The huge profits from bloated oil prices won't be money in the bank for average consumers, but rather directly more money out of pocket, and less spending power for other things. For the individual it is financially hard. Someone will benefit though. The only compensation, which comes with mixed emotions, is knowing that there is a silver lining for Newfoundland and Labrador in the much higher than expected oil revenues the province will benefit from.

Oil analyst Fadel Gheit mentioned responsible government stepping in to shut down the rising price trend. In the past, there have been calls for federal and provincial governments to cut taxes on fuel. The trend sadly looks like oil will top the $100/barrel price. There may be a renewed pressure on governments to give people a break at the pumps, but with overflowing tax profits, it may fall on deaf ears.

In the meantime, here's a suggestion. For Christmas, that spending/giving time of year, wrap up a gas station gift certificate for that special someone. It's a gift they're sure to use, and it just keeps on getting more valuable. So don't be embarrassed when you tell someone, "this Christmas, I gave my better half gas" - they'll thank you at the pumps. One way or another, it's hard to avoid getting gas.

Here are some fuel-saving tips from a 2006 post.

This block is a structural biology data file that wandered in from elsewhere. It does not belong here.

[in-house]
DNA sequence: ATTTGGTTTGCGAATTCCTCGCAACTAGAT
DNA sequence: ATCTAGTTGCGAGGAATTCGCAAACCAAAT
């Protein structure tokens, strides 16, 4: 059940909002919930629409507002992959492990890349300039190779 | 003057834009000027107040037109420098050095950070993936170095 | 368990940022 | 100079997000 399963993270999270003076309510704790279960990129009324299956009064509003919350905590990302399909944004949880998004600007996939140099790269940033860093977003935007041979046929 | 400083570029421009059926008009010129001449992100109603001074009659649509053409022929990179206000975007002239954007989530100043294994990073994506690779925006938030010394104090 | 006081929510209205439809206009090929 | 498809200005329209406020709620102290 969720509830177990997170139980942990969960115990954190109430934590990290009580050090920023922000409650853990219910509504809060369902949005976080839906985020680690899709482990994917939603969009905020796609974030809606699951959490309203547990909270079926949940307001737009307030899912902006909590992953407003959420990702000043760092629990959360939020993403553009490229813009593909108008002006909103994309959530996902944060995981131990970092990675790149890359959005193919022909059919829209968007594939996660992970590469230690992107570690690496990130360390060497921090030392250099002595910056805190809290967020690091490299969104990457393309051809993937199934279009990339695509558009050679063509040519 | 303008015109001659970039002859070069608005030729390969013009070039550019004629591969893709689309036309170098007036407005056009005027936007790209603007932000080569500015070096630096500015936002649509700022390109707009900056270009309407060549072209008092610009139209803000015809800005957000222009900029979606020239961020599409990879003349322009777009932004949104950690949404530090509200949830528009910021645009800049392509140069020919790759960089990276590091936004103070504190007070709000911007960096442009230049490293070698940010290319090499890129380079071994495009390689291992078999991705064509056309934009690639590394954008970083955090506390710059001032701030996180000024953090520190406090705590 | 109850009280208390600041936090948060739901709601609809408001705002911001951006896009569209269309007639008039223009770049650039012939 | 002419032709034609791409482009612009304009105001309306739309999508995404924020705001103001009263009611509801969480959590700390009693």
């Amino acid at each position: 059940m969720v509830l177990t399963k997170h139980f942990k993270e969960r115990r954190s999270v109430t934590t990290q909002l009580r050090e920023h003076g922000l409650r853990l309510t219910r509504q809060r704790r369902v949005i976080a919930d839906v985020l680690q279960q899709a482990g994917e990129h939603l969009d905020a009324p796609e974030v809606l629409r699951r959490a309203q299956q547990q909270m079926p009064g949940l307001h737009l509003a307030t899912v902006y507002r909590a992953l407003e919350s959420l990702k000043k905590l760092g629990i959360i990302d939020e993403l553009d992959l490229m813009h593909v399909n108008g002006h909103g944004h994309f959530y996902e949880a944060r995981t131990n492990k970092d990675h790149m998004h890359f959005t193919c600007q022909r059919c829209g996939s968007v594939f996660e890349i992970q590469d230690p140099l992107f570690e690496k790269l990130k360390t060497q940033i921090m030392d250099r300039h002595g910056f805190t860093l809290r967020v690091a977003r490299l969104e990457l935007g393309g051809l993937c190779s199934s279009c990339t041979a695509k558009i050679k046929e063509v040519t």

BNB said...

I'm considering the purchase of a smaller H2 Hummer to pull my fifth wheel motorhome. And one time I took a bike ride. Just doing my part.

Charles Cheeseman said...

You're to be admired. I don't know how you do it - you'd make Suzuki proud. I just got back from the bank to take out a loan on a tank of gas, fingers crossed. said...

I think the Globe article really only had part of the story right. There is obviously speculation in commodity markets, and the U.S. dollar is playing an important role too. We have always had geopolitics influence the price of oil as well. We learned that in the 1970s.

The one thing that really wasn't touched was the ability to pump the stuff expeditiously out of the ground. Many oil industry CEOs are now saying it will very difficult to reach 100mb/d. This is now echoing some of what the peak oil proponents are saying. In fact, since 2005 the world has only been able to produce roughly 85 mb/d. When demand exceeds supply (as evidenced by falling OECD inventories) prices go up.

Interestingly, your blog entry popped up when I was compiling stories for my blog (


Charles Cheeseman said...